Now that summer is all but behind us, it will be interesting to see whether the market volatility we've seen over the past month will continue. As of Friday, the S&P 500 experienced 12 "volatile" days (defined as days the index was up or down more than 1%) out of the past 24, dating back to July 31st. I know that I am beating a dead horse with this particular statistic, one that I've become somewhat obsessed with, but it can be quite telling, if nothing else, about the lack of market efficiency.
For perspective, last year, there were no volatile days between June 25th and October 9th. Then, we had a run of 28 in the 53 trading days between October 10th and December 26th, in what became a very challenging fourth quarter, in which the S&P 500 dropped 14%.
With all of the wackiness in the bond markets, the 2020 election in sight, and gold at a six-plus year high (not a cause, but a symptom), among other things, I expect the recent volatility to continue. It's a good time to have some dry powder on hand.
On another note, construction name Tutor Perini (TPC) has emerged as the largest net/net (company trading below net current asset value) that I've seen in years. Currently trading at 0.8x net current asset value, the $500 million market cap company has had a rough year. Shares have been cut in half since May, as a result of two consecutive earnings misses. Second quarter results were particularly bad. TPC missed consensus estimates by 29 cents (+18 cents versus 47 cents). The company also cut full-year guidance from $2.00-$2.30 per share, to $1.60-$1.80.
Companies often become net/nets, trading a very low multiple of net current asset value, for very good reasons. The question for net/net buyers is whether a given company has some life left, and whether current valuations represent more punishment than is deserved. It is certainly not for everyone, while it can be rewarding, the market is not always wrong in these cases. If you buy a net/net, you are betting that the market does not get it.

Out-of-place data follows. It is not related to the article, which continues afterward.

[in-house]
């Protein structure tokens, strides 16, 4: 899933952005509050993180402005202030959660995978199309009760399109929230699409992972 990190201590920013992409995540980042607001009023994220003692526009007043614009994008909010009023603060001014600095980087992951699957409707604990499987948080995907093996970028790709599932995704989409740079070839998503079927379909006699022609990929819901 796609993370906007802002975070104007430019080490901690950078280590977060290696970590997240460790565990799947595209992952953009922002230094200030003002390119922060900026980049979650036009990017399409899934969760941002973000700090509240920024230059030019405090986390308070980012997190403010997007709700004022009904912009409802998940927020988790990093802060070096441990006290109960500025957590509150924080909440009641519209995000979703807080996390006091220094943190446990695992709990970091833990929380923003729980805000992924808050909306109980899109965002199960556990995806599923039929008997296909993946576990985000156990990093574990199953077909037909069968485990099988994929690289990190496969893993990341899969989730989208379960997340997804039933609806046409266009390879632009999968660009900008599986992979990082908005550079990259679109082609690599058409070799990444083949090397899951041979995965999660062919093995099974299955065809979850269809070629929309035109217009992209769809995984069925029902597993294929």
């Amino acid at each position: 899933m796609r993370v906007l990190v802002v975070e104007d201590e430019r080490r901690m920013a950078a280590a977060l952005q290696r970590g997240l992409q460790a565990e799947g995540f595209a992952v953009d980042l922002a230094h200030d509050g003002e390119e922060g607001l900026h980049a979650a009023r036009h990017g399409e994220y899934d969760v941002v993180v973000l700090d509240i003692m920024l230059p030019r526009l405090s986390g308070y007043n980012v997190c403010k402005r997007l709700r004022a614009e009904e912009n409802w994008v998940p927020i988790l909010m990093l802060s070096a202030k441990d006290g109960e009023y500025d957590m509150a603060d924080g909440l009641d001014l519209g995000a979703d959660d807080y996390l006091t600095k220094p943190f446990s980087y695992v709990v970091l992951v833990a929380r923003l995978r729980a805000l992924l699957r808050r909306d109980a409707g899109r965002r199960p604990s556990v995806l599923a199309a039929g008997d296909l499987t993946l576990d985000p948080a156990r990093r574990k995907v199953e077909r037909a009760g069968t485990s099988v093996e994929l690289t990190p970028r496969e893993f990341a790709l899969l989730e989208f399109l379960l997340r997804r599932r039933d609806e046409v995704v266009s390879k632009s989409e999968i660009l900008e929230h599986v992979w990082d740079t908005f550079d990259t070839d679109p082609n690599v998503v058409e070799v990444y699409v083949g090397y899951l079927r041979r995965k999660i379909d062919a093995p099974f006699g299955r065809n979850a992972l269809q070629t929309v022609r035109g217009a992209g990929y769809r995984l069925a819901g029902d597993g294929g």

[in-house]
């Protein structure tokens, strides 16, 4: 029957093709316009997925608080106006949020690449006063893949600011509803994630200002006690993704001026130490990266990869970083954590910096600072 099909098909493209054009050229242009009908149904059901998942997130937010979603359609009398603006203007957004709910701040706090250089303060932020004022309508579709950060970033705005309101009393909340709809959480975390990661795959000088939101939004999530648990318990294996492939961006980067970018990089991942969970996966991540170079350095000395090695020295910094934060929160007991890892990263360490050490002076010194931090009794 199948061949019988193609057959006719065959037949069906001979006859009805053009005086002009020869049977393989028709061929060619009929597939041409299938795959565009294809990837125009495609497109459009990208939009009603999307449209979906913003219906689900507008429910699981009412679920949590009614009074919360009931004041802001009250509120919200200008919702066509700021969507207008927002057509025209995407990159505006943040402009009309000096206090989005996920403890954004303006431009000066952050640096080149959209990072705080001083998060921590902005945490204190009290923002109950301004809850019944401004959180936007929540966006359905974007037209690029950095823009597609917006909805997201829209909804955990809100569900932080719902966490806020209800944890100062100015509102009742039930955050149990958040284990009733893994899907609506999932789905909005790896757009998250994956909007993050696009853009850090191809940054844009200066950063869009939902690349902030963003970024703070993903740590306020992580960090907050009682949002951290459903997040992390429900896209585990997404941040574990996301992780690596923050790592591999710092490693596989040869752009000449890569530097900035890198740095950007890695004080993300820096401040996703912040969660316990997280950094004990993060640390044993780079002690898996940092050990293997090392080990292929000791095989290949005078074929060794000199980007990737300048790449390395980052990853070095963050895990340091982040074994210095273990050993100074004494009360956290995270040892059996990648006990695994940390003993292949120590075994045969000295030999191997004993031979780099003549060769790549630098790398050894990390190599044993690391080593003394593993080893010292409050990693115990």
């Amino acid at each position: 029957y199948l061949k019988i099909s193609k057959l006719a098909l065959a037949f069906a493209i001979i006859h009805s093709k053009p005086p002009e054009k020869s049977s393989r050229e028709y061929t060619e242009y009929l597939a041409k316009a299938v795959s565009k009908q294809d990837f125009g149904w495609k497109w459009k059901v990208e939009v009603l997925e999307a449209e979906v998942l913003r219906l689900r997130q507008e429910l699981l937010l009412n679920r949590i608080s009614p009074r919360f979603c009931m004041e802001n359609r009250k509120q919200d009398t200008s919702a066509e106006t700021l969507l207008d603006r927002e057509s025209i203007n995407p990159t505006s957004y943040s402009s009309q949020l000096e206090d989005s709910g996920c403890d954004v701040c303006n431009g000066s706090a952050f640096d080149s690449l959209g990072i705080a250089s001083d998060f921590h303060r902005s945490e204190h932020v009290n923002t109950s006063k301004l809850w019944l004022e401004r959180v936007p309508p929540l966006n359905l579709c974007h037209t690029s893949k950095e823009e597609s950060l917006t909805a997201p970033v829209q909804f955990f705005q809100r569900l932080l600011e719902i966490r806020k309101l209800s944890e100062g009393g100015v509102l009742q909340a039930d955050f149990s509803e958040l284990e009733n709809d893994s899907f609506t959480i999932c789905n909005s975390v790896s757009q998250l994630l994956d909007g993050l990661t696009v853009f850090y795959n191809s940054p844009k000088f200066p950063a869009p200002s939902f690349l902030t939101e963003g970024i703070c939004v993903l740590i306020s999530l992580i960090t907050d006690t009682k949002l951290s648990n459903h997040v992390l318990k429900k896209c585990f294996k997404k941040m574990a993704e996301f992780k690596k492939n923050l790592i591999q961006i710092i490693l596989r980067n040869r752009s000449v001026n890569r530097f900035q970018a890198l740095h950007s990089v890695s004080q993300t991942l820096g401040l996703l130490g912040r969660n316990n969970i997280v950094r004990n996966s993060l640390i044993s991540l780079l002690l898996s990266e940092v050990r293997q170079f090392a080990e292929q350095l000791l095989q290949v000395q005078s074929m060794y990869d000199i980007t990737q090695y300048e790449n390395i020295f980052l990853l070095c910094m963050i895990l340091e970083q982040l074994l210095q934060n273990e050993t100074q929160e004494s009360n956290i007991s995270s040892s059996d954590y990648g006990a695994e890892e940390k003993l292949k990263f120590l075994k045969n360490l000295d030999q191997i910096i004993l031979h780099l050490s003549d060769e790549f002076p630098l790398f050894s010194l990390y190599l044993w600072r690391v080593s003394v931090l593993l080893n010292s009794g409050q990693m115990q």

For its part, TPC is a mini-favorite of short sellers, currently having about 24% of shares sold short. That raises the possibility of a short squeeze at some point, but future quarterly results will tell that tale. TPC currently trades at less than 4.5x next year's consensus estimates, so expectations are very low at this point, and last quarter's bad results are still weighing heavily on the market's perception of the name. The company is expected to report Q3 results in early November, with the current consensus estimate calling for revenue of $1.29 billion, and earnings per share of 59 cents.
TPC currently trades at just 0.41x tangible book value per share, and ended last quarter with $150 million in cash, and $956 million in debt, which is a concern. If there was any good news from last quarter, it was the company's backlog was $11.4 billion, up from $8.7 billion the prior quarter.
Net/nets can be an ugly business, value investing's version of "dumpster diving" and TPC is a classic case. Where she goes from here no one knows. While intrigued by the situation, I won't go beyond putting the name on my watch list for now. Distressed "value" continues to get hammered in this market environment, and if you really want to own something in that category, you may get it cheaper tomorrow, next week, next month, or beyond.